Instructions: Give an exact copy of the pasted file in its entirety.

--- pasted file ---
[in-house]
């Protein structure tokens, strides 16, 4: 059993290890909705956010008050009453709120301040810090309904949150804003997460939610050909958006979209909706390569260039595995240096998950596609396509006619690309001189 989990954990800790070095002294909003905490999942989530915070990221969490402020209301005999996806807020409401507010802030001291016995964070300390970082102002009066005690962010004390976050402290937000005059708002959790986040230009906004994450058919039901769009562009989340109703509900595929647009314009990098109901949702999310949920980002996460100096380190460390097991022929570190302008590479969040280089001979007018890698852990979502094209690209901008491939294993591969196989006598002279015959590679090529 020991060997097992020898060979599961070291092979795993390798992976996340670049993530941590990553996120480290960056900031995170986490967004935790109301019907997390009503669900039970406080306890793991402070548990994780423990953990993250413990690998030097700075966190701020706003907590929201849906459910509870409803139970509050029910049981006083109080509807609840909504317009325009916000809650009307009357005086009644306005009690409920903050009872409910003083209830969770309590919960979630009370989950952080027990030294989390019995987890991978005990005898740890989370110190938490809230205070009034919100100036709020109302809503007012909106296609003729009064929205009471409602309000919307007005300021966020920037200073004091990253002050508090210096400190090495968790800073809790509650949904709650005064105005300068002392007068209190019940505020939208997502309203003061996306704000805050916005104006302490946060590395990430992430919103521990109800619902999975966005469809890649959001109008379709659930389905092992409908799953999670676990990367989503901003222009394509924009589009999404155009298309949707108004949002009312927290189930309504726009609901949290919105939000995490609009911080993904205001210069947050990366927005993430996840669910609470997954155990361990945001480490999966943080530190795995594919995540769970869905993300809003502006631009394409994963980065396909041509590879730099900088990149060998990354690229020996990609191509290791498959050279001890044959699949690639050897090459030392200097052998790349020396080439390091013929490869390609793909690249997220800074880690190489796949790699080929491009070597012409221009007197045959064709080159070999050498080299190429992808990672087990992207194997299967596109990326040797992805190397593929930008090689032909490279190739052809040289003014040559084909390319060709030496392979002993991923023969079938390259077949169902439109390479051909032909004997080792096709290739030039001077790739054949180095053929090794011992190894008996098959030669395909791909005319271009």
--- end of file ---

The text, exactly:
[in-house]
């Protein structure tokens, strides 16, 4: 059993290890909705956010008050009453709120301040810090309904949150804003997460939610050909958006979209909706390569260039595995240096998950596609396509006619690309001189 989990954990800790070095002294909003905490999942989530915070990221969490402020209301005999996806807020409401507010802030001291016995964070300390970082102002009066005690962010004390976050402290937000005059708002959790986040230009906004994450058919039901769009562009989340109703509900595929647009314009990098109901949702999310949920980002996460100096380190460390097991022929570190302008590479969040280089001979007018890698852990979502094209690209901008491939294993591969196989006598002279015959590679090529 020991060997097992020898060979599961070291092979795993390798992976996340670049993530941590990553996120480290960056900031995170986490967004935790109301019907997390009503669900039970406080306890793991402070548990994780423990953990993250413990690998030097700075966190701020706003907590929201849906459910509870409803139970509050029910049981006083109080509807609840909504317009325009916000809650009307009357005086009644306005009690409920903050009872409910003083209830969770309590919960979630009370989950952080027990030294989390019995987890991978005990005898740890989370110190938490809230205070009034919100100036709020109302809503007012909106296609003729009064929205009471409602309000919307007005300021966020920037200073004091990253002050508090210096400190090495968790800073809790509650949904709650005064105005300068002392007068209190019940505020939208997502309203003061996306704000805050916005104006302490946060590395990430992430919103521990109800619902999975966005469809890649959001109008379709659930389905092992409908799953999670676990990367989503901003222009394509924009589009999404155009298309949707108004949002009312927290189930309504726009609901949290919105939000995490609009911080993904205001210069947050990366927005993430996840669910609470997954155990361990945001480490999966943080530190795995594919995540769970869905993300809003502006631009394409994963980065396909041509590879730099900088990149060998990354690229020996990609191509290791498959050279001890044959699949690639050897090459030392200097052998790349020396080439390091013929490869390609793909690249997220800074880690190489796949790699080929491009070597012409221009007197045959064709080159070999050498080299190429992808990672087990992207194997299967596109990326040797992805190397593929930008090689032909490279190739052809040289003014040559084909390319060709030496392979002993991923023969079938390259077949169902439109390479051909032909004997080792096709290739030039001077790739054949180095053929090794011992190894008996098959030669395909791909005319271009």